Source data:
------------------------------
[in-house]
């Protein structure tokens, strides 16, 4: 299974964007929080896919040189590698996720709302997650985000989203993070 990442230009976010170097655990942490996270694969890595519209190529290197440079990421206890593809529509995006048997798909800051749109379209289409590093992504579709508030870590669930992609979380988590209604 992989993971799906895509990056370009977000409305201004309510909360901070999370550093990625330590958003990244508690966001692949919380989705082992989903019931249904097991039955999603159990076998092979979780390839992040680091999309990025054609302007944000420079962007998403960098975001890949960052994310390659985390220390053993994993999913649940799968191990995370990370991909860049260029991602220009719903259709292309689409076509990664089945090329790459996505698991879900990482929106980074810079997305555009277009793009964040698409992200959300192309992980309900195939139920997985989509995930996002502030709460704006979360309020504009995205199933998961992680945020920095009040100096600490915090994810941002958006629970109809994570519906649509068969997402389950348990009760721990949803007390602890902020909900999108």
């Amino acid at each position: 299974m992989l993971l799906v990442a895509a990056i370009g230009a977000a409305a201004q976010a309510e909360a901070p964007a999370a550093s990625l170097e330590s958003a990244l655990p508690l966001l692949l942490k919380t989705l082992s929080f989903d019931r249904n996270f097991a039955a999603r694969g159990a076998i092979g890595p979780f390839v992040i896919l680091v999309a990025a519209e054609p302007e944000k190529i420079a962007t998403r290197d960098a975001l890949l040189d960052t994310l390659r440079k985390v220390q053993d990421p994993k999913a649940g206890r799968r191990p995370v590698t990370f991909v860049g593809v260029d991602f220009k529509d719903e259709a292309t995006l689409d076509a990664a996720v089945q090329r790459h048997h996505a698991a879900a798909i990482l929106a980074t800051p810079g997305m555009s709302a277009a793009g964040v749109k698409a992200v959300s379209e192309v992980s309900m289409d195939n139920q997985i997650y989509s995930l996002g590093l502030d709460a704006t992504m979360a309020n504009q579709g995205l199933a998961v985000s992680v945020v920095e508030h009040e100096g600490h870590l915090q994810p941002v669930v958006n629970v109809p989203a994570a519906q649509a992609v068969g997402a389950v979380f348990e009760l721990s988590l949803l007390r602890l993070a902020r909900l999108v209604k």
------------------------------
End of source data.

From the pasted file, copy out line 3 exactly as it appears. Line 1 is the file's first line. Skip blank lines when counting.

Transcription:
């Amino acid at each position: 299974m992989l993971l799906v990442a895509a990056i370009g230009a977000a409305a201004q976010a309510e909360a901070p964007a999370a550093s990625l170097e330590s958003a990244l655990p508690l966001l692949l942490k919380t989705l082992s929080f989903d019931r249904n996270f097991a039955a999603r694969g159990a076998i092979g890595p979780f390839v992040i896919l680091v999309a990025a519209e054609p302007e944000k190529i420079a962007t998403r290197d960098a975001l890949l040189d960052t994310l390659r440079k985390v220390q053993d990421p994993k999913a649940g206890r799968r191990p995370v590698t990370f991909v860049g593809v260029d991602f220009k529509d719903e259709a292309t995006l689409d076509a990664a996720v089945q090329r790459h048997h996505a698991a879900a798909i990482l929106a980074t800051p810079g997305m555009s709302a277009a793009g964040v749109k698409a992200v959300s379209e192309v992980s309900m289409d195939n139920q997985i997650y989509s995930l996002g590093l502030d709460a704006t992504m979360a309020n504009q579709g995205l199933a998961v985000s992680v945020v920095e508030h009040e100096g600490h870590l915090q994810p941002v669930v958006n629970v109809p989203a994570a519906q649509a992609v068969g997402a389950v979380f348990e009760l721990s988590l949803l007390r602890l993070a902020r909900l999108v209604k």